A person bends down to tie the laces on their tennis shoes before a jog outside. The sun shines down on them.
As little as 120 minutes of weekly exercise can help protect your body. (For Spectrum Health Beat)

Just a little exercise may help protect you against a type of deadly bleeding stroke, a new study suggests.

As many as half of people who suffer a subarachnoid hemorrhage die within three months.

While smoking and high blood pressure have been shown to increase the risk of this deadly stroke, there has been little evidence on whether exercise can help reduce it.

For this study, researchers examined data from about 70,000 people in Finland and concluded that as little as 30 minutes a week of light exercise reduces the risk by about 5%.

The risk falls as the amount of exercise increases, according to the study published recently in the journal Scientific Reports.

“Even moderate physical exercise, such as a 30-minute walk or bike ride four days a week reduces the risk … by roughly 20%, regardless of age and gender,” principal author Dr. Joni Lindbohm said in a University of Helsinki news release.

“As such, the finding did not really come as a surprise, as exercise is known to work well in preventing many other cardiovascular diseases. However, the extent and comprehensive nature of the benefit among various groups of people was a positive surprise,” she added.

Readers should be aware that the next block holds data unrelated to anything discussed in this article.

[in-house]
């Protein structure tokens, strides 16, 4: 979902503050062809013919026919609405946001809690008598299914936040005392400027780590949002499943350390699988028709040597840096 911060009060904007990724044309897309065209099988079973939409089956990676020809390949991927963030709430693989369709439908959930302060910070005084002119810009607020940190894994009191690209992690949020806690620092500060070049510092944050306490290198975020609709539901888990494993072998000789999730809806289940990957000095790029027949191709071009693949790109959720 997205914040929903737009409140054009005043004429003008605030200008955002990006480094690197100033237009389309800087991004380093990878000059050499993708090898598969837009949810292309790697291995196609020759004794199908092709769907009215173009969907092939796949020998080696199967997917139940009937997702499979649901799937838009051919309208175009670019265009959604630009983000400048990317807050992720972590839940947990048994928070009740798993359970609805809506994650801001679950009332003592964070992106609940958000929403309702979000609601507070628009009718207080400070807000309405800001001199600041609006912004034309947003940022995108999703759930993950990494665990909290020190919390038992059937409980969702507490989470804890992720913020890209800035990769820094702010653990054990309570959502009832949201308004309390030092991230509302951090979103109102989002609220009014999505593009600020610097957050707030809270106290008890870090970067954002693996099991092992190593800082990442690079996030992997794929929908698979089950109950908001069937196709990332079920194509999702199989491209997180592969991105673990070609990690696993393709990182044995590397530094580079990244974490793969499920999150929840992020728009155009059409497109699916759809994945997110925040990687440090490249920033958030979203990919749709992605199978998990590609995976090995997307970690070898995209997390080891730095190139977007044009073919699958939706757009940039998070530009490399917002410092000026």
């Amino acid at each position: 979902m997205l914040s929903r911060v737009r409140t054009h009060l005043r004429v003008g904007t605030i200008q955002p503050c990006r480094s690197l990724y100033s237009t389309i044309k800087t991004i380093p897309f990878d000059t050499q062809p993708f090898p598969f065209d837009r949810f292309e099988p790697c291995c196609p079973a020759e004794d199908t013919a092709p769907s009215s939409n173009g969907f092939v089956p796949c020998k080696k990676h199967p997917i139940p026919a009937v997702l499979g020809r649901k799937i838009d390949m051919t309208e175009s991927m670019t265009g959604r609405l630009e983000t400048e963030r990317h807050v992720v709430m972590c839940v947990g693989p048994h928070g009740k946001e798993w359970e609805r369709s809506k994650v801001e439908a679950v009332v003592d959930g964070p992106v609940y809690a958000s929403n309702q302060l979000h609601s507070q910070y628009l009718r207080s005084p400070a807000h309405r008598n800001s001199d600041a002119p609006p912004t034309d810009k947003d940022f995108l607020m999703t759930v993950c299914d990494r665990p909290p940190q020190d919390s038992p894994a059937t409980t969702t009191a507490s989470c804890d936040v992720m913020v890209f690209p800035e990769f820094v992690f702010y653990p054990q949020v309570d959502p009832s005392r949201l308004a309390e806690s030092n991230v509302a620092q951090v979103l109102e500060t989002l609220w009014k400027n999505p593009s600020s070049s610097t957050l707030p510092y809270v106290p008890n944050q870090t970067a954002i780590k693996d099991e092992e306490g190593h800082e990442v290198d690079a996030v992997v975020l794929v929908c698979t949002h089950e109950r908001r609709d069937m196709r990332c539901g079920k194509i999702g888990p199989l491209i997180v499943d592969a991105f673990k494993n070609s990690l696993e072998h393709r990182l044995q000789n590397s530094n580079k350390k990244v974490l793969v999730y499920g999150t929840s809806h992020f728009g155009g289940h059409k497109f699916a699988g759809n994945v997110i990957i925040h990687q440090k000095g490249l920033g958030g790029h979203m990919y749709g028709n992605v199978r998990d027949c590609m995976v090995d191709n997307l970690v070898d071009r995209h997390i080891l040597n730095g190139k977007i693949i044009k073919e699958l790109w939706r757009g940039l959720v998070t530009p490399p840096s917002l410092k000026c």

The study also found that exercise can reduce the risk caused by smoking and high blood pressure.

For smokers, exercise lowers the odds up to two times more than in the general population.

“However, what must not be overlooked is the fact that smoking remains the number one risk factor for (this stroke) and that quitting smoking is the principal way of preventing the appearance of the disorder,” Lindbohm said.

Study co-author Dr. Miikka Korja, head of neurosurgery at Helsinki University Central Hospital, reflected on the reduced risk.

“Even with no accurate scientific evidence of the biological mechanism of action produced by exercise… the reduced risk is most likely connected with a reduction in a systemic inflammatory state, which also affects the walls of cerebral arteries,” he said.